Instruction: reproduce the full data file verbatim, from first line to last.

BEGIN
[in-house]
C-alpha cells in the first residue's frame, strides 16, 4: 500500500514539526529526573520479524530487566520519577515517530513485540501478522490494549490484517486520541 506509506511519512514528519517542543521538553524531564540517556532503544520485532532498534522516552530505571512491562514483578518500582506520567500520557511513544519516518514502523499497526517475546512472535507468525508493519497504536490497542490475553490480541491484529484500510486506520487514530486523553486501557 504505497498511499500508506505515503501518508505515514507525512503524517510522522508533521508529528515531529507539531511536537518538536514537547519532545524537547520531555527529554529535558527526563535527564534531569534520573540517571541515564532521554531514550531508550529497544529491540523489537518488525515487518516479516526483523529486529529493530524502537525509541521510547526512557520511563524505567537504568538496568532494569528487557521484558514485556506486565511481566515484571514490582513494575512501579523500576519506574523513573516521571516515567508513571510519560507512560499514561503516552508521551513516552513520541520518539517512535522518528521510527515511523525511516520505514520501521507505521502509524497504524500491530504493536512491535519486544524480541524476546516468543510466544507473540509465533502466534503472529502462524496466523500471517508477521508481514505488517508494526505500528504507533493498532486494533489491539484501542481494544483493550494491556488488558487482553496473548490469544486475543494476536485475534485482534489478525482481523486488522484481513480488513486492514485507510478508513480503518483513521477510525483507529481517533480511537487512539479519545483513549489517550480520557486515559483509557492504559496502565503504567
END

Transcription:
[in-house]
C-alpha cells in the first residue's frame, strides 16, 4: 500500500514539526529526573520479524530487566520519577515517530513485540501478522490494549490484517486520541 506509506511519512514528519517542543521538553524531564540517556532503544520485532532498534522516552530505571512491562514483578518500582506520567500520557511513544519516518514502523499497526517475546512472535507468525508493519497504536490497542490475553490480541491484529484500510486506520487514530486523553486501557 504505497498511499500508506505515503501518508505515514507525512503524517510522522508533521508529528515531529507539531511536537518538536514537547519532545524537547520531555527529554529535558527526563535527564534531569534520573540517571541515564532521554531514550531508550529497544529491540523489537518488525515487518516479516526483523529486529529493530524502537525509541521510547526512557520511563524505567537504568538496568532494569528487557521484558514485556506486565511481566515484571514490582513494575512501579523500576519506574523513573516521571516515567508513571510519560507512560499514561503516552508521551513516552513520541520518539517512535522518528521510527515511523525511516520505514520501521507505521502509524497504524500491530504493536512491535519486544524480541524476546516468543510466544507473540509465533502466534503472529502462524496466523500471517508477521508481514505488517508494526505500528504507533493498532486494533489491539484501542481494544483493550494491556488488558487482553496473548490469544486475543494476536485475534485482534489478525482481523486488522484481513480488513486492514485507510478508513480503518483513521477510525483507529481517533480511537487512539479519545483513549489517550480520557486515559483509557492504559496502565503504567